Before I begin the art exhibition from the second half of our week at Art Toscana, I want to share a bit about the “making friends” aspect of this experience – seeing my colleagues in the photo above has reminded me.
There is something very special about the bonds that you make when you are in courses like this. Maybe it’s because we are living in the same residence and sharing our meals together. Maybe it’s because we are pursuing something we all love. Maybe it’s because we help and encourage each other when stuck. Maybe it’s because we are all like-minded, curious travellers who love learning. And I don’t believe it is just “luck” because I have taken art courses and language courses abroad, and every one of those experiences has resulted in creating new friendships with amazing people!
If you have never included a residential course of any type within your travels, you really ought to consider it – it adds so much richness to your travel experience and you get the privilege of meeting fantastic people from around the world!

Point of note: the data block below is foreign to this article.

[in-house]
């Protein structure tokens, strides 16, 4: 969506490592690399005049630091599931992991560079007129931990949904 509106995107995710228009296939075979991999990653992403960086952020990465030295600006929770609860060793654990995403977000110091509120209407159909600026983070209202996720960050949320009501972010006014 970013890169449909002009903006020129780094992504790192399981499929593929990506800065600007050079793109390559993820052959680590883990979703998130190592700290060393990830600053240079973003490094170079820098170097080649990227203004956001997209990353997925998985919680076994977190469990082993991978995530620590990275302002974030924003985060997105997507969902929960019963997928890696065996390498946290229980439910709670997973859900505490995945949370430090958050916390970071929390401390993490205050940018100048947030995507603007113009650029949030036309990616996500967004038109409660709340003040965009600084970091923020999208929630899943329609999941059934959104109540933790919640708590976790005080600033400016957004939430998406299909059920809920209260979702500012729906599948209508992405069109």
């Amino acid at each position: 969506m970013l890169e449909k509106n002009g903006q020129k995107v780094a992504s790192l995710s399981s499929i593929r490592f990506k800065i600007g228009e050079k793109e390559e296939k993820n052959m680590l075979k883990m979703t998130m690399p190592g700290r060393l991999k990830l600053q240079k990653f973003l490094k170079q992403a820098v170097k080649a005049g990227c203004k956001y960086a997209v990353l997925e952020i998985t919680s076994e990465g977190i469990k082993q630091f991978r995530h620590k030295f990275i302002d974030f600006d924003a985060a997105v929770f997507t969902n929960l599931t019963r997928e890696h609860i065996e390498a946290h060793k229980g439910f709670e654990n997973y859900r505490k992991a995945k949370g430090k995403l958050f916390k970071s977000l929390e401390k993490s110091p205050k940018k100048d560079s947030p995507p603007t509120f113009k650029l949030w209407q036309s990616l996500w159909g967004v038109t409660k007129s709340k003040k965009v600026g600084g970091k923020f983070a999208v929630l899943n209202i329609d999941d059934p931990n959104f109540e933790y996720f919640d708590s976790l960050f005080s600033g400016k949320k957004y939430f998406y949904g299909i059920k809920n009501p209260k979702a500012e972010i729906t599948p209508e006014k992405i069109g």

Now, before my tears of joy spill all over the keyboard, here’s the last batch of art. For this project, we affixed our large acrylic paper to boards and then prepared them with collages of newsprint and magazine images. Once dry, the boards were gesso’ed, and off we went to our drawing destination, the small town of Cascio. After selecting a subject from rough sketches (with the helpful input of our colleagues), we sat down at our easels to draw, and then lightly acrylic paint. A glaze of either red, yellow, or blue was then applied to the entire painting, and highlights removed with a damp sponge. More acrylic painting to add more definition followed, and if time allowed, the cycle was repeated using a different primary colour glaze than the first one used. After so much “working” of the canvas, the original newsprint collage starts to peek through, and provides very interesting textures and effects.
Working on-site can be a challenge, and at one point of our painting, those of us in the Cascio main piazza were inundated with onlookers, eager for a conversation before they entered the town cathedral for a funeral. We got several inquiries about where we were from, if we liked Italy, as well as some commentary about our work (thankfully, mostly “bello, bello”). I had a lovely conversation in my broken Italian with one gentleman about his trip to Niagara Falls!
Okay, shutting up now… here’s the art (tip – click on the picture to see the texture and then click the back arrow to return to the blog post):
Two of these fine artists have their own websites, so I encourage you to visit them: